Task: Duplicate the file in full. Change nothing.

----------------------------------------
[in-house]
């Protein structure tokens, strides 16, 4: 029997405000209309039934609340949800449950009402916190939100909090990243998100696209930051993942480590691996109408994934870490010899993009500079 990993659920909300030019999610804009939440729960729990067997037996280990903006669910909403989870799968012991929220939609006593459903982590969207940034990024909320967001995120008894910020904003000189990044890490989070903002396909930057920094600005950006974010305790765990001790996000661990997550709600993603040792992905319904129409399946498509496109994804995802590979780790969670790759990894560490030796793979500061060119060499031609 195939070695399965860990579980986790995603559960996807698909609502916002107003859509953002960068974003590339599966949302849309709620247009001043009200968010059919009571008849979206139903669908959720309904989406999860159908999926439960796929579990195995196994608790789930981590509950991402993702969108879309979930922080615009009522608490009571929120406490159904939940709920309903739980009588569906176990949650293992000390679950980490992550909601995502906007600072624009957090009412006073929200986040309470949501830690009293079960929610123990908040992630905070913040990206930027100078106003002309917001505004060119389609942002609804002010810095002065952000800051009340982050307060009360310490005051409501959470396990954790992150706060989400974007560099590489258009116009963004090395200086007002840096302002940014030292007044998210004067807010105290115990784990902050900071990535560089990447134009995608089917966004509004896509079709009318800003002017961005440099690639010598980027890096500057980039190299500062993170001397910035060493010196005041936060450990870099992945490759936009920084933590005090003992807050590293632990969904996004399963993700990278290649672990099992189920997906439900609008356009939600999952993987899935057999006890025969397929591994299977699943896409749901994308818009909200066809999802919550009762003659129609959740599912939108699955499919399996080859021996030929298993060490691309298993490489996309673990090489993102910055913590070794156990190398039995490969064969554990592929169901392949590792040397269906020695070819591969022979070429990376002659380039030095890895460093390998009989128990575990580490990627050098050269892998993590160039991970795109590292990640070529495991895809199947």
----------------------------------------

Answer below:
[in-house]
């Protein structure tokens, strides 16, 4: 029997405000209309039934609340949800449950009402916190939100909090990243998100696209930051993942480590691996109408994934870490010899993009500079 990993659920909300030019999610804009939440729960729990067997037996280990903006669910909403989870799968012991929220939609006593459903982590969207940034990024909320967001995120008894910020904003000189990044890490989070903002396909930057920094600005950006974010305790765990001790996000661990997550709600993603040792992905319904129409399946498509496109994804995802590979780790969670790759990894560490030796793979500061060119060499031609 195939070695399965860990579980986790995603559960996807698909609502916002107003859509953002960068974003590339599966949302849309709620247009001043009200968010059919009571008849979206139903669908959720309904989406999860159908999926439960796929579990195995196994608790789930981590509950991402993702969108879309979930922080615009009522608490009571929120406490159904939940709920309903739980009588569906176990949650293992000390679950980490992550909601995502906007600072624009957090009412006073929200986040309470949501830690009293079960929610123990908040992630905070913040990206930027100078106003002309917001505004060119389609942002609804002010810095002065952000800051009340982050307060009360310490005051409501959470396990954790992150706060989400974007560099590489258009116009963004090395200086007002840096302002940014030292007044998210004067807010105290115990784990902050900071990535560089990447134009995608089917966004509004896509079709009318800003002017961005440099690639010598980027890096500057980039190299500062993170001397910035060493010196005041936060450990870099992945490759936009920084933590005090003992807050590293632990969904996004399963993700990278290649672990099992189920997906439900609008356009939600999952993987899935057999006890025969397929591994299977699943896409749901994308818009909200066809999802919550009762003659129609959740599912939108699955499919399996080859021996030929298993060490691309298993490489996309673990090489993102910055913590070794156990190398039995490969064969554990592929169901392949590792040397269906020695070819591969022979070429990376002659380039030095890895460093390998009989128990575990580490990627050098050269892998993590160039991970795109590292990640070529495991895809199947």